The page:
Children used to be posted in parcels across the USA, to save on rail fares. Often rail fares were more expensive than posting children, and normally the limit to one package is 50 pounds, so younger children were ideal to send to visit relatives via post – luckily not often packaged, just with postal stamps attached to their clothing.
It was a rare occurrence, but before it was outlawed in June 1920, several children were posted across America so that their parents or guardians did not have to pay the extra rail fare. Post able livestock at the time was included as ‘bees and bugs’ and children were not legally considered to be either of those (surprise?). On the 13th June 1920, the U.S Post Office ruled that it was illegal to send children via parcel post. Hopefully those few children that were packaged up and delivered had enough snacks to last them the journey!
Be sure to check that everything you are posting is able to be delivered in your recipient country, or you may find yourself facing some harsh fines. RAND Logistics can give you an idea of the types of things that are illegal to send via post.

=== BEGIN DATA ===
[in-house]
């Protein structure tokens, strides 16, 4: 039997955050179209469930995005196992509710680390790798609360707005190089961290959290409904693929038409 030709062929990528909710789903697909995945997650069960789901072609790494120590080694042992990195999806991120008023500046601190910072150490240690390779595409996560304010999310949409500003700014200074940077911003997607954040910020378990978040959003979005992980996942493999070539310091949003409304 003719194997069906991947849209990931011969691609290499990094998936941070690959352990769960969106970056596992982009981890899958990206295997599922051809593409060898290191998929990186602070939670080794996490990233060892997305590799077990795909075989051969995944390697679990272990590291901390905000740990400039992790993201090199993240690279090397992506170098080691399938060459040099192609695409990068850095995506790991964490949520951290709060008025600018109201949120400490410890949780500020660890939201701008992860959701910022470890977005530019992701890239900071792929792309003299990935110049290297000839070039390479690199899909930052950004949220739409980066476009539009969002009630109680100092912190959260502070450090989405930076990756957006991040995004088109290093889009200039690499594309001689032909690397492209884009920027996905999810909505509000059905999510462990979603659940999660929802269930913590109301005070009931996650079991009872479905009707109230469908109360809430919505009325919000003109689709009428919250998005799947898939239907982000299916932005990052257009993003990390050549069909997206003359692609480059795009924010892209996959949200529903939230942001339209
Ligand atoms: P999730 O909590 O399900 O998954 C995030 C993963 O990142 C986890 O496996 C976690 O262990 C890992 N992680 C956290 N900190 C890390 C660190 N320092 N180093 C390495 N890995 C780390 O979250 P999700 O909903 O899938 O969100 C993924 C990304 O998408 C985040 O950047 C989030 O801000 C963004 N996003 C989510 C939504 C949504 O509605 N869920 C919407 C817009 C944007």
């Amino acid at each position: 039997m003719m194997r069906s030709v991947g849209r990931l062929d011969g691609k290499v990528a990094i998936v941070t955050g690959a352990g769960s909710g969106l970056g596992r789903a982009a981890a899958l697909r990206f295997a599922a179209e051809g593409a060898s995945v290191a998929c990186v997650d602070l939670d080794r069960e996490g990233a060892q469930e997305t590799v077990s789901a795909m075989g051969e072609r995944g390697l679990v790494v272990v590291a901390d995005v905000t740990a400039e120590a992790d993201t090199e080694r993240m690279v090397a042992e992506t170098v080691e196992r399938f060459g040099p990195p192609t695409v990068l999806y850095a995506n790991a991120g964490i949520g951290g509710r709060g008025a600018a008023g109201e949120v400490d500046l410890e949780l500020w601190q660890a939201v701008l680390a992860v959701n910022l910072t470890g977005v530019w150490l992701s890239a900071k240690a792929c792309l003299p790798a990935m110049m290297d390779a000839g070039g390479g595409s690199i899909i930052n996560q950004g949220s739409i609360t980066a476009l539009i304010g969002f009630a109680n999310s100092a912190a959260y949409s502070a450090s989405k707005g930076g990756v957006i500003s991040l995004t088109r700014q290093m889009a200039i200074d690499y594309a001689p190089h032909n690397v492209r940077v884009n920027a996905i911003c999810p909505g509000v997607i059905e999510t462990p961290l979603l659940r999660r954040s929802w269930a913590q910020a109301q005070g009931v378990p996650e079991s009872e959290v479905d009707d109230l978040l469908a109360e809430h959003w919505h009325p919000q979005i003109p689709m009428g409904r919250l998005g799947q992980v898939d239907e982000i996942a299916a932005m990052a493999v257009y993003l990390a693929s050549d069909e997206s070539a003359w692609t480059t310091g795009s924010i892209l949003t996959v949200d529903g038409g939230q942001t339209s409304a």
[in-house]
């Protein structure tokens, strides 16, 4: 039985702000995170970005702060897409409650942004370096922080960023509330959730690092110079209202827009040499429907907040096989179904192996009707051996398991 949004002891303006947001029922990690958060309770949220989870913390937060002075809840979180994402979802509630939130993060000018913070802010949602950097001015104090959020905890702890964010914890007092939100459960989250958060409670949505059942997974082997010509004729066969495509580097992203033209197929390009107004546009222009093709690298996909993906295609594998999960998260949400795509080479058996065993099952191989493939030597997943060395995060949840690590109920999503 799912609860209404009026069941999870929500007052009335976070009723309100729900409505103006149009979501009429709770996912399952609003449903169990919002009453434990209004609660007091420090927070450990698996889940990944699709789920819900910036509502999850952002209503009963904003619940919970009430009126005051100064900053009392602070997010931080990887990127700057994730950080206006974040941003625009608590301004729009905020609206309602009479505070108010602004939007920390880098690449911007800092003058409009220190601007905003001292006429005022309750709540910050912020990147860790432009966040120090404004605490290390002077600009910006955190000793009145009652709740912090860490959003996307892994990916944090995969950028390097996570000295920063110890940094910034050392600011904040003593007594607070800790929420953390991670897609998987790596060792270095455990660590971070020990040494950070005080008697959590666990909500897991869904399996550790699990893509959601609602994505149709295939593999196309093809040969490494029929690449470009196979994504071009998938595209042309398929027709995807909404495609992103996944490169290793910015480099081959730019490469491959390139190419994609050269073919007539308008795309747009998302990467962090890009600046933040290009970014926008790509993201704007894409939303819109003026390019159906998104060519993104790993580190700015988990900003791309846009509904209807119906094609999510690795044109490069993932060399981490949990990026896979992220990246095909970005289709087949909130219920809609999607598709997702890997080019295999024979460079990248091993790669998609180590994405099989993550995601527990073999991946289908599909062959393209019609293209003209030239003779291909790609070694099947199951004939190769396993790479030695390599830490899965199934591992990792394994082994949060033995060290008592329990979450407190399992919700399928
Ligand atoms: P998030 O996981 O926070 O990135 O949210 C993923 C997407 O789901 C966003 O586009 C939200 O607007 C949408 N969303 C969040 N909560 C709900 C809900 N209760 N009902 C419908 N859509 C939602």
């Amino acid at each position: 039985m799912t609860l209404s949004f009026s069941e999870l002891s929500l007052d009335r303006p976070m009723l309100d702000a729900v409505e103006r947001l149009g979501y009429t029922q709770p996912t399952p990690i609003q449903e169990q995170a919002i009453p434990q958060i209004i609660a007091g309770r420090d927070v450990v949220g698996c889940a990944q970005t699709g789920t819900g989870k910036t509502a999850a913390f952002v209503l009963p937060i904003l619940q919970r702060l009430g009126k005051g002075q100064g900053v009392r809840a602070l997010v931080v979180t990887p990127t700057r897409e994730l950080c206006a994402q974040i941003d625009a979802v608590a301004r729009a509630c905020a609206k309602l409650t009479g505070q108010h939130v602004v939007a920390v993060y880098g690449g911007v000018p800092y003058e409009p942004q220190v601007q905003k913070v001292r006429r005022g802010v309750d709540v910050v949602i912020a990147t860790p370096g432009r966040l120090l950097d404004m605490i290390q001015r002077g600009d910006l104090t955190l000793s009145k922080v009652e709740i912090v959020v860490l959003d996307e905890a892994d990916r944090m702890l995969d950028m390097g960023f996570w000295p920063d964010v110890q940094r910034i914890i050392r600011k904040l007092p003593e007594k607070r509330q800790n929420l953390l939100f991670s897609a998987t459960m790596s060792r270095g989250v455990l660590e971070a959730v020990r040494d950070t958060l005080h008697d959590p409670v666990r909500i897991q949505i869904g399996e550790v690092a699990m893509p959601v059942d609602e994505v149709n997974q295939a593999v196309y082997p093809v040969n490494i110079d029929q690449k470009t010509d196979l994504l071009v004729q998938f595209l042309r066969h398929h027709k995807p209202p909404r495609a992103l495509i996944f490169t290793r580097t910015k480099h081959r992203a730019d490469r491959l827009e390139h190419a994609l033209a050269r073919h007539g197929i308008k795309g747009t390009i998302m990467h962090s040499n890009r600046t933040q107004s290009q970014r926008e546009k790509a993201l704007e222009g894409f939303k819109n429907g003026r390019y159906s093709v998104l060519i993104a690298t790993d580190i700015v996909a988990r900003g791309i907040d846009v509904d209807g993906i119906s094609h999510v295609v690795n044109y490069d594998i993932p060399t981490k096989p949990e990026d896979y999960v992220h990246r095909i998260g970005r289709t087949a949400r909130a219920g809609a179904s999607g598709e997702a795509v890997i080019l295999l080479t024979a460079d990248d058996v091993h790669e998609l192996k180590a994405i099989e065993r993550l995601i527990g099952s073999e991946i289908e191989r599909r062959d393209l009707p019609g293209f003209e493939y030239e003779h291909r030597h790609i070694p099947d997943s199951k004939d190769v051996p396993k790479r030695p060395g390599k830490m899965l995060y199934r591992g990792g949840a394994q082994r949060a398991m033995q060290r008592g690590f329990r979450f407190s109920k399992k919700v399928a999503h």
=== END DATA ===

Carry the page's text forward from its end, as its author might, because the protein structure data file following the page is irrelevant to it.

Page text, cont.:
Students! Listen up: if you’re off on your year abroad in September, you’re probably looking around your bedroom and wondering how on Earth you’re going to manage with all those suitcases on your own. Even if Mum and Dad are taking a suitcase each, there’s still a lot to take with you for an entire year. Thankfully, RAND is here to help.
A better idea than taking all your luggage yourself is to send it to your new accommodation, wherever in the world that may be, with a courier such as RAND. It means you don’t have to pay over the odds to take extra hold luggage on the plane, you can avoid having to manoeuvre four suitcases at once through a busy airport and it’s one less thing to worry about at the luggage carousel.
We offer excellent rates for packages sent all over the world, so whether you’re off to the US, China, Europe or anywhere else, get a quote today to make the start of your year abroad go without a hitch.